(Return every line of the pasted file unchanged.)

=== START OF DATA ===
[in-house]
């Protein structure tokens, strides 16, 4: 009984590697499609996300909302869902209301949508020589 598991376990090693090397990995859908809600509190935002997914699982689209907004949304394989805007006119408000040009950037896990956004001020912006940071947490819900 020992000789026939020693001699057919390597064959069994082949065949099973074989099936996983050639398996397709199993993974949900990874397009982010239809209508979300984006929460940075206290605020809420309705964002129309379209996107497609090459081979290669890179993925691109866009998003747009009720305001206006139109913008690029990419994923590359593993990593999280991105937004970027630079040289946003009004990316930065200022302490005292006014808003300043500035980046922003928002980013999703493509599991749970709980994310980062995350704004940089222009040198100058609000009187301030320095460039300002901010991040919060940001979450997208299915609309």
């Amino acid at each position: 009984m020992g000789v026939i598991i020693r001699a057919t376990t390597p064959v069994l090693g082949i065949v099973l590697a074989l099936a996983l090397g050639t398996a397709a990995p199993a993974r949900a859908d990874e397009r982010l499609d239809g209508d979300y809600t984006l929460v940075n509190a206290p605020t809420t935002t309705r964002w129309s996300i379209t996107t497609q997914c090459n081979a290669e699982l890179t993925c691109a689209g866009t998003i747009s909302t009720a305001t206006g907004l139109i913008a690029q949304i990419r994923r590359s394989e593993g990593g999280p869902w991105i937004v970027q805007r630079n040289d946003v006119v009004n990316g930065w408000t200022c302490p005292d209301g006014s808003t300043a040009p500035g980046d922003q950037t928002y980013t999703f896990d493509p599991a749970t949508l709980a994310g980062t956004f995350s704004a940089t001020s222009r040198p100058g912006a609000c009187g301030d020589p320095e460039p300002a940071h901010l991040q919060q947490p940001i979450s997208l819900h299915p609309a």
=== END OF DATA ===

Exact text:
[in-house]
């Protein structure tokens, strides 16, 4: 009984590697499609996300909302869902209301949508020589 598991376990090693090397990995859908809600509190935002997914699982689209907004949304394989805007006119408000040009950037896990956004001020912006940071947490819900 020992000789026939020693001699057919390597064959069994082949065949099973074989099936996983050639398996397709199993993974949900990874397009982010239809209508979300984006929460940075206290605020809420309705964002129309379209996107497609090459081979290669890179993925691109866009998003747009009720305001206006139109913008690029990419994923590359593993990593999280991105937004970027630079040289946003009004990316930065200022302490005292006014808003300043500035980046922003928002980013999703493509599991749970709980994310980062995350704004940089222009040198100058609000009187301030320095460039300002901010991040919060940001979450997208299915609309």
């Amino acid at each position: 009984m020992g000789v026939i598991i020693r001699a057919t376990t390597p064959v069994l090693g082949i065949v099973l590697a074989l099936a996983l090397g050639t398996a397709a990995p199993a993974r949900a859908d990874e397009r982010l499609d239809g209508d979300y809600t984006l929460v940075n509190a206290p605020t809420t935002t309705r964002w129309s996300i379209t996107t497609q997914c090459n081979a290669e699982l890179t993925c691109a689209g866009t998003i747009s909302t009720a305001t206006g907004l139109i913008a690029q949304i990419r994923r590359s394989e593993g990593g999280p869902w991105i937004v970027q805007r630079n040289d946003v006119v009004n990316g930065w408000t200022c302490p005292d209301g006014s808003t300043a040009p500035g980046d922003q950037t928002y980013t999703f896990d493509p599991a749970t949508l709980a994310g980062t956004f995350s704004a940089t001020s222009r040198p100058g912006a609000c009187g301030d020589p320095e460039p300002a940071h901010l991040q919060q947490p940001i979450s997208l819900h299915p609309a």